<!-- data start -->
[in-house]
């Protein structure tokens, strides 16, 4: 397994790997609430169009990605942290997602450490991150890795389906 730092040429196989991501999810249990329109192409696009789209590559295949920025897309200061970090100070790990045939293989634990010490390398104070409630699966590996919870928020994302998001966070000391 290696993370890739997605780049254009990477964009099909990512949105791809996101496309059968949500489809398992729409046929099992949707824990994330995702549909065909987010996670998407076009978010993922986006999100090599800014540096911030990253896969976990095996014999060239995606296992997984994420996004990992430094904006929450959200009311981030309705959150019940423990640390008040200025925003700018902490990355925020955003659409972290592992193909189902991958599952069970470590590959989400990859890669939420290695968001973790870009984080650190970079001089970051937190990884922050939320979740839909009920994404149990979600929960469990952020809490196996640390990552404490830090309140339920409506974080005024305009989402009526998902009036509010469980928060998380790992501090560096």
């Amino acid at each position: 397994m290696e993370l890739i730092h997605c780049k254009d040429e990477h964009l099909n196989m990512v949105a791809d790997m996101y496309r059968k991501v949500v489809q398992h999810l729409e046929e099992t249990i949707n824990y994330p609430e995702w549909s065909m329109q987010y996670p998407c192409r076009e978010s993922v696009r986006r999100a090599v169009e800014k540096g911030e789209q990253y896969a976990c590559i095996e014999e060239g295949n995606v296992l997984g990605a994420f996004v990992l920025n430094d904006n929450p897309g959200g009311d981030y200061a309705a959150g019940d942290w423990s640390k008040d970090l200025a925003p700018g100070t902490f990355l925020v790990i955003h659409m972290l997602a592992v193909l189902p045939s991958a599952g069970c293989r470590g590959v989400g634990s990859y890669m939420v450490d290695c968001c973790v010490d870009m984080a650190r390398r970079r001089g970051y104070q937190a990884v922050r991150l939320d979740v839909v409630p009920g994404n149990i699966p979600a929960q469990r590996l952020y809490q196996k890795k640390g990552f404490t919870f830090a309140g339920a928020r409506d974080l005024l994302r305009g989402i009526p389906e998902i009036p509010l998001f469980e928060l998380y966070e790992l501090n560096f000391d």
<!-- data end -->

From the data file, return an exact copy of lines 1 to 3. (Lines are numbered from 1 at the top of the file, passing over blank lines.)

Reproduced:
[in-house]
């Protein structure tokens, strides 16, 4: 397994790997609430169009990605942290997602450490991150890795389906 730092040429196989991501999810249990329109192409696009789209590559295949920025897309200061970090100070790990045939293989634990010490390398104070409630699966590996919870928020994302998001966070000391 290696993370890739997605780049254009990477964009099909990512949105791809996101496309059968949500489809398992729409046929099992949707824990994330995702549909065909987010996670998407076009978010993922986006999100090599800014540096911030990253896969976990095996014999060239995606296992997984994420996004990992430094904006929450959200009311981030309705959150019940423990640390008040200025925003700018902490990355925020955003659409972290592992193909189902991958599952069970470590590959989400990859890669939420290695968001973790870009984080650190970079001089970051937190990884922050939320979740839909009920994404149990979600929960469990952020809490196996640390990552404490830090309140339920409506974080005024305009989402009526998902009036509010469980928060998380790992501090560096």
């Amino acid at each position: 397994m290696e993370l890739i730092h997605c780049k254009d040429e990477h964009l099909n196989m990512v949105a791809d790997m996101y496309r059968k991501v949500v489809q398992h999810l729409e046929e099992t249990i949707n824990y994330p609430e995702w549909s065909m329109q987010y996670p998407c192409r076009e978010s993922v696009r986006r999100a090599v169009e800014k540096g911030e789209q990253y896969a976990c590559i095996e014999e060239g295949n995606v296992l997984g990605a994420f996004v990992l920025n430094d904006n929450p897309g959200g009311d981030y200061a309705a959150g019940d942290w423990s640390k008040d970090l200025a925003p700018g100070t902490f990355l925020v790990i955003h659409m972290l997602a592992v193909l189902p045939s991958a599952g069970c293989r470590g590959v989400g634990s990859y890669m939420v450490d290695c968001c973790v010490d870009m984080a650190r390398r970079r001089g970051y104070q937190a990884v922050r991150l939320d979740v839909v409630p009920g994404n149990i699966p979600a929960q469990r590996l952020y809490q196996k890795k640390g990552f404490t919870f830090a309140g339920a928020r409506d974080l005024l994302r305009g989402i009526p389906e998902i009036p509010l998001f469980e928060l998380y966070e790992l501090n560096f000391d």